In 2013, the share of corporate income that trickles down to workers hit its lowest point since 1950, according to an analysis from the Economic Policy Institute.
Corporate income, which makes up about three-quarters of all private sector income in the country, can either go to employees or the owners of companies, and last year just under 73 percent went to employees, the lowest point in more than six decades.
Workers’ share of corporate income was trending downward for at least a decade before the recession hit, and it only rebounded in 2008 because corporate profits were hit by the financial crisis, falling faster than wages for several months.
Workers aren’t earning less because they’re slacking off — just the opposite. Their productivity increased 8 percent between 2007 and 2012 while their wages actually fell, a trend that has been going on since at least 1979. And they’ve been speeding up since the recession, increasing their productivity last summer at the fastest pace since 2009.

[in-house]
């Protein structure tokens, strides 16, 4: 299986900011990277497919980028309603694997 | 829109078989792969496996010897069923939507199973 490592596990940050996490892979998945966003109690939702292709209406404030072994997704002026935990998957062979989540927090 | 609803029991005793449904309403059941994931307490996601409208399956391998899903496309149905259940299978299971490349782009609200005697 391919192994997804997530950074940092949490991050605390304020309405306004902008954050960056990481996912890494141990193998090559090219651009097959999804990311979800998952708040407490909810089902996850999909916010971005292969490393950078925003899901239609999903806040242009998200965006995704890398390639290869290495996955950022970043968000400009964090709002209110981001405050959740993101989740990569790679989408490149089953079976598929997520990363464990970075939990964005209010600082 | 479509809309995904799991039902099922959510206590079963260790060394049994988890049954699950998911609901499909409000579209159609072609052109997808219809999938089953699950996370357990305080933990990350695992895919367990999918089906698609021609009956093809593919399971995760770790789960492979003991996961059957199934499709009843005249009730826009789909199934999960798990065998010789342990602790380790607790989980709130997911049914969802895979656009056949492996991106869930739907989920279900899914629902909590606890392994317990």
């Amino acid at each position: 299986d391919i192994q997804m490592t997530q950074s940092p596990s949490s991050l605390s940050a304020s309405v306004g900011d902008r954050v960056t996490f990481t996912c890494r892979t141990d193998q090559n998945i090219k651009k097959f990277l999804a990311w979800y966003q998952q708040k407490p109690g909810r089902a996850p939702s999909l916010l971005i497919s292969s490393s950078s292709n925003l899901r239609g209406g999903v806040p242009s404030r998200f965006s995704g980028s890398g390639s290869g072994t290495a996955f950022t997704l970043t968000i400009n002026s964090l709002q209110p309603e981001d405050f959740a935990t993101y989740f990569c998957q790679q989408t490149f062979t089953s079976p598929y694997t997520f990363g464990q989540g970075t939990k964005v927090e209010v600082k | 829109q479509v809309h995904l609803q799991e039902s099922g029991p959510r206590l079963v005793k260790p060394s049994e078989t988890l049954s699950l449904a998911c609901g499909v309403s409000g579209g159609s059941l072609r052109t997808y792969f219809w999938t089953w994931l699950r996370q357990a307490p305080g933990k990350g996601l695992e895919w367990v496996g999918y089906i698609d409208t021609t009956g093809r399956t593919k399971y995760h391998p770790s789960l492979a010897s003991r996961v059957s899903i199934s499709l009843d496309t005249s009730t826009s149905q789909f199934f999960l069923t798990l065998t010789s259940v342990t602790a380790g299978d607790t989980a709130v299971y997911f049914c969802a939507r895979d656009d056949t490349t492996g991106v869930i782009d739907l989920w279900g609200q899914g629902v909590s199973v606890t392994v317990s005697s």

The productivity has helped out corporations. They saw record high profits last year, rising to $1.68 trillion, and they have been rising steadily for some time, more than fully recovering what they lost to the financial crisis. Yet workers are getting little of that money. Profits have risen nearly 20 times faster than workers’ incomes since 2008, and on the whole workers have seen a lost decade of stagnant wage growth.
And those low labor costs are part of why the Congressional Budget Office predicts strong corporate profit growth in years to come even as it expects the economy to underperfom.